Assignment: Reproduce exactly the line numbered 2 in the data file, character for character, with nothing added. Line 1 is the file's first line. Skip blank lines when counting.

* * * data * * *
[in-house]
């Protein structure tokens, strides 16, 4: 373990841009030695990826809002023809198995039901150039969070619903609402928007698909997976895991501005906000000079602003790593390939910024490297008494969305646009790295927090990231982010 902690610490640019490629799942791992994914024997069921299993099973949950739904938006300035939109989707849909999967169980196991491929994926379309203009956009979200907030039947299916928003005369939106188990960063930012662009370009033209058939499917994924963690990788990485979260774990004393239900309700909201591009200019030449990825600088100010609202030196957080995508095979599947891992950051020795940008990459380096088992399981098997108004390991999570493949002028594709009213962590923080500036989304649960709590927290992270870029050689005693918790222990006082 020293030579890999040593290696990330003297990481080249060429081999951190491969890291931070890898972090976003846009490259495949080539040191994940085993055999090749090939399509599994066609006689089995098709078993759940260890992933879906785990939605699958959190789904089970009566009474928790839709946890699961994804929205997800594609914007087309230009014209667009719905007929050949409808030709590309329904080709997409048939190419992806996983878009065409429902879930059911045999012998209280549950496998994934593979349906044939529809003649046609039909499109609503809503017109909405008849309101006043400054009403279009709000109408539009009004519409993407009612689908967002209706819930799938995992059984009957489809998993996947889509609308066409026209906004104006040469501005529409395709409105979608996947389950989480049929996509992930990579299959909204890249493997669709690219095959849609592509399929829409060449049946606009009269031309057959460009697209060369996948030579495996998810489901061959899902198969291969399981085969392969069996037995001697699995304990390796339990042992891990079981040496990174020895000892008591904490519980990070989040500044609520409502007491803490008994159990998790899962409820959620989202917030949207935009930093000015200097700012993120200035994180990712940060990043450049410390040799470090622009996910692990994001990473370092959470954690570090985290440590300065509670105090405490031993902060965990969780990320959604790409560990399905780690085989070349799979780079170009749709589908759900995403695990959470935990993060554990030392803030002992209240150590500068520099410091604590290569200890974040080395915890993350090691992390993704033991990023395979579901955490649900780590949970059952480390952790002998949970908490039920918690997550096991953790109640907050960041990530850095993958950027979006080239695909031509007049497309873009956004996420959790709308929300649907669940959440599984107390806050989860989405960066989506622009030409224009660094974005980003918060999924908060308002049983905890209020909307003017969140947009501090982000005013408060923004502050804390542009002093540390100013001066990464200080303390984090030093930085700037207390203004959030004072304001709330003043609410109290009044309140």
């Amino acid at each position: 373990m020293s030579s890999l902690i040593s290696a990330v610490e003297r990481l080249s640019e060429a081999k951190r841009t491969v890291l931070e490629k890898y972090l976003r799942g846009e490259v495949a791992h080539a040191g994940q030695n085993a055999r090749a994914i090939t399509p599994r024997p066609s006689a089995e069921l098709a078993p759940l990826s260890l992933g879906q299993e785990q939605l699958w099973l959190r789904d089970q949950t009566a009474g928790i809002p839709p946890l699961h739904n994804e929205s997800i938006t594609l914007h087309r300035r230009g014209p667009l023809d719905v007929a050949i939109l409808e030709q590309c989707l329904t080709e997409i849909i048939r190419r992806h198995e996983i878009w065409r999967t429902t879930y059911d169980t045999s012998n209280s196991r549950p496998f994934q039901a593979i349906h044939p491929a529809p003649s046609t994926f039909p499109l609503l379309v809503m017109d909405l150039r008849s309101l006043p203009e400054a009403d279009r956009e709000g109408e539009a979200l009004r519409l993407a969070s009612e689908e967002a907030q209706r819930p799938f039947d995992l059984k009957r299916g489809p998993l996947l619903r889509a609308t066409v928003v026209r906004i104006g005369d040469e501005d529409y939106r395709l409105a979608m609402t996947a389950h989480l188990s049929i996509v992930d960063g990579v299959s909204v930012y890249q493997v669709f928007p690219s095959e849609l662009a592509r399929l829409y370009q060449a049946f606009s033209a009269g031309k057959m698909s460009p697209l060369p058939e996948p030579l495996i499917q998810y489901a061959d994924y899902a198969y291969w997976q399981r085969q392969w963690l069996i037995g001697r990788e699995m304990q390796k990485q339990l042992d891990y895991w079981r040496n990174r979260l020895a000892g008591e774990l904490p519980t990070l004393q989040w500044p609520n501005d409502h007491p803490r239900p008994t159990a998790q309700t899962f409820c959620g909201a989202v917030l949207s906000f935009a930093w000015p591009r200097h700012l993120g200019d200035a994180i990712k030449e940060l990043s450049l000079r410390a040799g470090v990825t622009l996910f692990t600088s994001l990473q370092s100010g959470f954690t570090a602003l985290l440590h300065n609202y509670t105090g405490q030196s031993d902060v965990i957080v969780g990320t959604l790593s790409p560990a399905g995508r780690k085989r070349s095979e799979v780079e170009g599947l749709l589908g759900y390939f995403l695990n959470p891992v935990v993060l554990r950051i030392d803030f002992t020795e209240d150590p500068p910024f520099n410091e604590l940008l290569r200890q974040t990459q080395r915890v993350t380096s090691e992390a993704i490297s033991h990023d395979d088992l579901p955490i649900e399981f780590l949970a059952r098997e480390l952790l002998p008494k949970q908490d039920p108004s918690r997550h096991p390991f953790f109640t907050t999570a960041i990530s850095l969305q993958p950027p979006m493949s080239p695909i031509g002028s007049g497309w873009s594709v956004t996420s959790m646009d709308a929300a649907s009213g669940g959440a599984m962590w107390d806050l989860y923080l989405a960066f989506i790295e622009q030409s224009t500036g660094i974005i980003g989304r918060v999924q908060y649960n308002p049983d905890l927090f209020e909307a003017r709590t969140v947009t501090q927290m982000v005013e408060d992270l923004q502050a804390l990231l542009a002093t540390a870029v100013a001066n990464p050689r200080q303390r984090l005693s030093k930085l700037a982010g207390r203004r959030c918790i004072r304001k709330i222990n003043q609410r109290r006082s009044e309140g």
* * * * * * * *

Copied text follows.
């Protein structure tokens, strides 16, 4: 373990841009030695990826809002023809198995039901150039969070619903609402928007698909997976895991501005906000000079602003790593390939910024490297008494969305646009790295927090990231982010 902690610490640019490629799942791992994914024997069921299993099973949950739904938006300035939109989707849909999967169980196991491929994926379309203009956009979200907030039947299916928003005369939106188990960063930012662009370009033209058939499917994924963690990788990485979260774990004393239900309700909201591009200019030449990825600088100010609202030196957080995508095979599947891992950051020795940008990459380096088992399981098997108004390991999570493949002028594709009213962590923080500036989304649960709590927290992270870029050689005693918790222990006082 020293030579890999040593290696990330003297990481080249060429081999951190491969890291931070890898972090976003846009490259495949080539040191994940085993055999090749090939399509599994066609006689089995098709078993759940260890992933879906785990939605699958959190789904089970009566009474928790839709946890699961994804929205997800594609914007087309230009014209667009719905007929050949409808030709590309329904080709997409048939190419992806996983878009065409429902879930059911045999012998209280549950496998994934593979349906044939529809003649046609039909499109609503809503017109909405008849309101006043400054009403279009709000109408539009009004519409993407009612689908967002209706819930799938995992059984009957489809998993996947889509609308066409026209906004104006040469501005529409395709409105979608996947389950989480049929996509992930990579299959909204890249493997669709690219095959849609592509399929829409060449049946606009009269031309057959460009697209060369996948030579495996998810489901061959899902198969291969399981085969392969069996037995001697699995304990390796339990042992891990079981040496990174020895000892008591904490519980990070989040500044609520409502007491803490008994159990998790899962409820959620989202917030949207935009930093000015200097700012993120200035994180990712940060990043450049410390040799470090622009996910692990994001990473370092959470954690570090985290440590300065509670105090405490031993902060965990969780990320959604790409560990399905780690085989070349799979780079170009749709589908759900995403695990959470935990993060554990030392803030002992209240150590500068520099410091604590290569200890974040080395915890993350090691992390993704033991990023395979579901955490649900780590949970059952480390952790002998949970908490039920918690997550096991953790109640907050960041990530850095993958950027979006080239695909031509007049497309873009956004996420959790709308929300649907669940959440599984107390806050989860989405960066989506622009030409224009660094974005980003918060999924908060308002049983905890209020909307003017969140947009501090982000005013408060923004502050804390542009002093540390100013001066990464200080303390984090030093930085700037207390203004959030004072304001709330003043609410109290009044309140």